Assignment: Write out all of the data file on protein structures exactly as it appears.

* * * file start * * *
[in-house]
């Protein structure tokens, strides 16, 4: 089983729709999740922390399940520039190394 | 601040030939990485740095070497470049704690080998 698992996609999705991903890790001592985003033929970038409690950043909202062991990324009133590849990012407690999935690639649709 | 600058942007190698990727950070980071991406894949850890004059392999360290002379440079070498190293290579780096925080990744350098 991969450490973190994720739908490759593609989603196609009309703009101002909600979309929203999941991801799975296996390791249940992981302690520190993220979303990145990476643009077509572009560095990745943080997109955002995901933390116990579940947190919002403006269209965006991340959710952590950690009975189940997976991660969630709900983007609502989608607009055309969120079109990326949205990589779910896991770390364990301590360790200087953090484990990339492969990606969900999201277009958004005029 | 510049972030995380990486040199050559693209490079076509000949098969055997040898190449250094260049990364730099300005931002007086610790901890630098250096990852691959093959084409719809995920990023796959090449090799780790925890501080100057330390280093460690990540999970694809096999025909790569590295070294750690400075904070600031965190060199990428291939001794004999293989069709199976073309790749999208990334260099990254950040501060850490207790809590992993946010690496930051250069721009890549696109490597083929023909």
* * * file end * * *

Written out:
[in-house]
């Protein structure tokens, strides 16, 4: 089983729709999740922390399940520039190394 | 601040030939990485740095070497470049704690080998 698992996609999705991903890790001592985003033929970038409690950043909202062991990324009133590849990012407690999935690639649709 | 600058942007190698990727950070980071991406894949850890004059392999360290002379440079070498190293290579780096925080990744350098 991969450490973190994720739908490759593609989603196609009309703009101002909600979309929203999941991801799975296996390791249940992981302690520190993220979303990145990476643009077509572009560095990745943080997109955002995901933390116990579940947190919002403006269209965006991340959710952590950690009975189940997976991660969630709900983007609502989608607009055309969120079109990326949205990589779910896991770390364990301590360790200087953090484990990339492969990606969900999201277009958004005029 | 510049972030995380990486040199050559693209490079076509000949098969055997040898190449250094260049990364730099300005931002007086610790901890630098250096990852691959093959084409719809995920990023796959090449090799780790925890501080100057330390280093460690990540999970694809096999025909790569590295070294750690400075904070600031965190060199990428291939001794004999293989069709199976073309790749999208990334260099990254950040501060850490207790809590992993946010690496930051250069721009890549696109490597083929023909």